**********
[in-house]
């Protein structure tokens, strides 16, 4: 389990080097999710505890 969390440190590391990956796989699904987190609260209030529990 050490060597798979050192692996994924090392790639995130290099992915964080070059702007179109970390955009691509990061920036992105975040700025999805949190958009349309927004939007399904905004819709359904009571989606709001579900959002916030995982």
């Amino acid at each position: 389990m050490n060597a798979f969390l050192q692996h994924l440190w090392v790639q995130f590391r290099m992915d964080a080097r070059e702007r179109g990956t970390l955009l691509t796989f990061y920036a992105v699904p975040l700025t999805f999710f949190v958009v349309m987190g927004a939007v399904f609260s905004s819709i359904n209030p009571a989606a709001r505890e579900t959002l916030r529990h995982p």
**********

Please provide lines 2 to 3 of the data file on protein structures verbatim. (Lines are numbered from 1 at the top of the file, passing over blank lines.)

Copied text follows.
């Protein structure tokens, strides 16, 4: 389990080097999710505890 969390440190590391990956796989699904987190609260209030529990 050490060597798979050192692996994924090392790639995130290099992915964080070059702007179109970390955009691509990061920036992105975040700025999805949190958009349309927004939007399904905004819709359904009571989606709001579900959002916030995982």
């Amino acid at each position: 389990m050490n060597a798979f969390l050192q692996h994924l440190w090392v790639q995130f590391r290099m992915d964080a080097r070059e702007r179109g990956t970390l955009l691509t796989f990061y920036a992105v699904p975040l700025t999805f999710f949190v958009v349309m987190g927004a939007v399904f609260s905004s819709i359904n209030p009571a989606a709001r505890e579900t959002l916030r529990h995982p």